If I didn’t know better I’d say one of my good friends from high school (cough *Alexandra* cough) was writing under a pseudonym, “Alexis Hall” – HA! But that aside, I requested a copy of this novella from the publisher as the synopsis (Publisher’s website) caught my attention. I received a copy from the publisher and below is my honest response.
This is the story of Edwin and how he’s finally ready to get over his 10 year relationship which ended, not on bad terms, but on terms that he wasn’t able to comprehend. Having never been in a 10 year relationship (holy shit that’s 1/3 of my life – and Edwin’s!) I can’t really relate, but I can relate to coming out of a relationship not knowing what happened because it ended in a way that didn’t make sense and we apparently both thought and had different feelings on where things were and were going.
Along comes hunky ginger Adam to help out Edwin’s neighborhood in the threat of a flood. Needless to say a series of awkwardly adorable moments happen and the two eventually get together for a presumed happily ever after.
Although this was one of the worst uncorrected galleys I’ve read, some of it formatting I’m sure from the e-conversion, but some felt like basic grammar, I stuck with the novella because of Edwin. Hall wrote an incredibly sympathetic character whose struggles, imagined and real, were easily identifiable and the reader can’t help but want to comfort him. And I of course loved that Edwin was a bibliophile and his job was book restoration.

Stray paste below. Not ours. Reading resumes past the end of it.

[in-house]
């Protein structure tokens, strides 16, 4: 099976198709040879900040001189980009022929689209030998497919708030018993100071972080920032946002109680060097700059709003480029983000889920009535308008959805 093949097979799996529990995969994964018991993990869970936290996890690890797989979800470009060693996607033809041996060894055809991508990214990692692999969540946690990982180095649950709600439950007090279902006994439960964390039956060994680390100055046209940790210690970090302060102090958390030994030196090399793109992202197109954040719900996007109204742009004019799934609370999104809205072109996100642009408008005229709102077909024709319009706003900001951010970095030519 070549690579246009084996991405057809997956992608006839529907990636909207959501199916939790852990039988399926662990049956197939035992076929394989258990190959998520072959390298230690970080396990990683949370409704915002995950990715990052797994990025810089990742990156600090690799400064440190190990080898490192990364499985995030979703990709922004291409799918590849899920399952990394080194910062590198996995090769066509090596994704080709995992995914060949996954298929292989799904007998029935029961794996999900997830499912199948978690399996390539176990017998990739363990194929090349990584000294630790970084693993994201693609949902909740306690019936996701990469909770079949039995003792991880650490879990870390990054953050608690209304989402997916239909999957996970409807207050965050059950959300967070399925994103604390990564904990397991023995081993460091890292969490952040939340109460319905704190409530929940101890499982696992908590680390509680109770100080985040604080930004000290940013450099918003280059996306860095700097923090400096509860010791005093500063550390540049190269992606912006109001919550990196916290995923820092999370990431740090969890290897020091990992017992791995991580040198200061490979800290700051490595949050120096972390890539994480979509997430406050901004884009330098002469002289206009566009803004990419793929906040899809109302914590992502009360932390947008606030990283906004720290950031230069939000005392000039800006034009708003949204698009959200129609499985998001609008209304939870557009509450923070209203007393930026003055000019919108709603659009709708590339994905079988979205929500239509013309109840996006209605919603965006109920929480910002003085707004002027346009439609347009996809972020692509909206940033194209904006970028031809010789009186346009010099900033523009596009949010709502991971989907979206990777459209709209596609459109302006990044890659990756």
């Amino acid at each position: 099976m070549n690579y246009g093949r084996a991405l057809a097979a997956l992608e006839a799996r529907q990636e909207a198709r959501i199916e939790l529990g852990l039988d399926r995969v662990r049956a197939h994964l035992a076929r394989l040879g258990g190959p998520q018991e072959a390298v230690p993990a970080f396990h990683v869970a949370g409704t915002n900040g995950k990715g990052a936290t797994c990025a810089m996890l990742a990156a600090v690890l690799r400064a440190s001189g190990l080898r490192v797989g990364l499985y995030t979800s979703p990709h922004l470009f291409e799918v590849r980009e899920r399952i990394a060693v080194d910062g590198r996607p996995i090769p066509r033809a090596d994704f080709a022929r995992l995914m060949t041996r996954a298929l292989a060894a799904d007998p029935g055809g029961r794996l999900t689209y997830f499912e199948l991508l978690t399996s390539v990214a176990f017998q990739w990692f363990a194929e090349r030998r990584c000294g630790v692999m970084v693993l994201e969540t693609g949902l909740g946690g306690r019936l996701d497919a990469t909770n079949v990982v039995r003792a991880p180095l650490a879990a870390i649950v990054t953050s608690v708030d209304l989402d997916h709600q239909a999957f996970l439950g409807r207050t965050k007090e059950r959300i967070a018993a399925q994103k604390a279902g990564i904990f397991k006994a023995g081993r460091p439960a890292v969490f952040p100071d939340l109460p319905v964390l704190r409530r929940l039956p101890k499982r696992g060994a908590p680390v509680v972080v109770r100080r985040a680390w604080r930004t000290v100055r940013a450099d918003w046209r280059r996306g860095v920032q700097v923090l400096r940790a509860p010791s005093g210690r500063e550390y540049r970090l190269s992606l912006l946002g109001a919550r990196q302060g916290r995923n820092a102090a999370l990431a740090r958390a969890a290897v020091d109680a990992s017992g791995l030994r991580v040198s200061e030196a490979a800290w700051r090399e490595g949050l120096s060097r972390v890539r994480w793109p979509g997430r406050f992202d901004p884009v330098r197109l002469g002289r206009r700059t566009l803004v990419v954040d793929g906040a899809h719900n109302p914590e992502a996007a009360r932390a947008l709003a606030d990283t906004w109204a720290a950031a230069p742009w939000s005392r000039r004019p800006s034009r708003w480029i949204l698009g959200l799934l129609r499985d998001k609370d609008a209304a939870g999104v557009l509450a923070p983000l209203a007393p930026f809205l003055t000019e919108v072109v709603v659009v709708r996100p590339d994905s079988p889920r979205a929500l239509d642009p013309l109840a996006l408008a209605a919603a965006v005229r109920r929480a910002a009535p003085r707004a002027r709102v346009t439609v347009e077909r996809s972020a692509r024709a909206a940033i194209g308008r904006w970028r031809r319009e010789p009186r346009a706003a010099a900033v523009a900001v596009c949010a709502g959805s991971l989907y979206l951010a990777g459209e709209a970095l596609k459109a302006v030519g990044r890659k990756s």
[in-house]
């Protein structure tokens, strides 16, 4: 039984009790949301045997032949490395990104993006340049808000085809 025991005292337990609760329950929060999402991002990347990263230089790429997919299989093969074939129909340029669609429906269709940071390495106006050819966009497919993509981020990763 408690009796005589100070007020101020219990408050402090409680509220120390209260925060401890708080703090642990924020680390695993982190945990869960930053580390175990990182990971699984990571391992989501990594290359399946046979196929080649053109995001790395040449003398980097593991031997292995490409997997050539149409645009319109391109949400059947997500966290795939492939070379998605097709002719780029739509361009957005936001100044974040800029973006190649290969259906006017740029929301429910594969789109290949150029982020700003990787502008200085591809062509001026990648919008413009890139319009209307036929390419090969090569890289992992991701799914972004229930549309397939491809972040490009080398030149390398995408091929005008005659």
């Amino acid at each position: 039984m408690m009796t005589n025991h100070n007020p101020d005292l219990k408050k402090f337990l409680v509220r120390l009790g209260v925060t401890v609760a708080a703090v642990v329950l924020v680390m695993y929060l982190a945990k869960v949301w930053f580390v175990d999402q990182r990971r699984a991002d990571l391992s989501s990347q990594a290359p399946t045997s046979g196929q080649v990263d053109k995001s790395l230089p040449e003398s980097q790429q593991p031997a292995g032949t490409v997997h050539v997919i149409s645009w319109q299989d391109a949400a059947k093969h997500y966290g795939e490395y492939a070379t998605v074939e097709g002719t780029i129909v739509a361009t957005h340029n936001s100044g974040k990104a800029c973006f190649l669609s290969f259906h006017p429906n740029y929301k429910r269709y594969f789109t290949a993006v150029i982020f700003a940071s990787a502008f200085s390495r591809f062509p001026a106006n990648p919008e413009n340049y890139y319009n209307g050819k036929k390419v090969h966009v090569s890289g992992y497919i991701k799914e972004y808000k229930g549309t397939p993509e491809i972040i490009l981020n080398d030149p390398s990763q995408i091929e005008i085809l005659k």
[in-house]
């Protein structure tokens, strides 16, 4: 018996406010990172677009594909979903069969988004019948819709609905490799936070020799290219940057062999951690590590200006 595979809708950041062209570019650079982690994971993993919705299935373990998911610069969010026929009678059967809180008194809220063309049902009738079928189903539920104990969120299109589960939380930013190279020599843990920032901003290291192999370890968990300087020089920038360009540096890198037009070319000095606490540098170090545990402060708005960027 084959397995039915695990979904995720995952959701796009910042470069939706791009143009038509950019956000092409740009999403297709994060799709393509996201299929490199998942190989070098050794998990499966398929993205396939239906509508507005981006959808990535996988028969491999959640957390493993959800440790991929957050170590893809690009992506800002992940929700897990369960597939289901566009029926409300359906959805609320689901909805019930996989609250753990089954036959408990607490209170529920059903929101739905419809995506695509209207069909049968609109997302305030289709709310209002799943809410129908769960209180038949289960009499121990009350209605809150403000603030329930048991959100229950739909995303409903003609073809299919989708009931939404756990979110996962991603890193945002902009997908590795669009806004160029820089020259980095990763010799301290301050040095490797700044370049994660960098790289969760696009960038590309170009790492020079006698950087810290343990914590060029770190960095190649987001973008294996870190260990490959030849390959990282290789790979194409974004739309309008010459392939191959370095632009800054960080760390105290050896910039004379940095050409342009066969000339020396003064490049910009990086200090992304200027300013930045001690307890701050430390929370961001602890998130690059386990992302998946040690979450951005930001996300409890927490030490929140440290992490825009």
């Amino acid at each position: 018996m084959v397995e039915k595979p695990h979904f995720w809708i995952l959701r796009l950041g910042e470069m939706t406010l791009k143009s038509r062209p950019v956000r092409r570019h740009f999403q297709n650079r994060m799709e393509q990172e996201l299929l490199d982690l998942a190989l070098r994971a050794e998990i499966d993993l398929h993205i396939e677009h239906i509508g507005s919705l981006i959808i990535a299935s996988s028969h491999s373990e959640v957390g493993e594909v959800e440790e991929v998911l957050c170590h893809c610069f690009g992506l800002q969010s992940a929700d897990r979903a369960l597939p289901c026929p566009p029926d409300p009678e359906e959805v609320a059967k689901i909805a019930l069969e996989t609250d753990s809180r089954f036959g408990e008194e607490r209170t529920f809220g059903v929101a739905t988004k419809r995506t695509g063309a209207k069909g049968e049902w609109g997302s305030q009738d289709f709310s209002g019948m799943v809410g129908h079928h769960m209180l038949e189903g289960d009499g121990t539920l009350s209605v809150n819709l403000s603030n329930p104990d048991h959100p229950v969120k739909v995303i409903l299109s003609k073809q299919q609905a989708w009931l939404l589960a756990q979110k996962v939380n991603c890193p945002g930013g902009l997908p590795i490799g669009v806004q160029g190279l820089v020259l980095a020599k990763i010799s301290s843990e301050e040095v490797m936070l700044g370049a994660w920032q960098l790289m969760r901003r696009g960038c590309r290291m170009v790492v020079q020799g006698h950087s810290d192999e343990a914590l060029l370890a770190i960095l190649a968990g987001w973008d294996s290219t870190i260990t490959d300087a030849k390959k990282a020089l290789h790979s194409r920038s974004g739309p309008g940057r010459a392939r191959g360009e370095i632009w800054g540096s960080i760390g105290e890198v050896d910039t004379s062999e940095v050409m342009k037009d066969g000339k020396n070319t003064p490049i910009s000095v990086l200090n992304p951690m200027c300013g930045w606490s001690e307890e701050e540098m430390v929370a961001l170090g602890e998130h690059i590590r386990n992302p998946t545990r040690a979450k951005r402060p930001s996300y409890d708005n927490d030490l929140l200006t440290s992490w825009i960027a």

I’m never sure whether to include novellas in my book list, but I always do because I read them and they’re finite stories. And once again I think I should probably read more short stories as they’re so great, but I doubt I will, you never know though right?
Recommendation: Probably a pass. As much as there was to identify with Edwin, overall, the writing was mediocre. That being said, the characterization was excellent and it well enough (and the fact it was under 100 pages) for me to see the novella through to the end. If the story were fleshed out and turned into a longer work it might be a check it out if you like M/M romance, but until Hall matures more as a writer I’ll probably take a pass on his works.
Opening Line: “The Front Door is green.”
Closing Line: “And I knew he heard them, and I wasn’t afraid.” (Whited out.)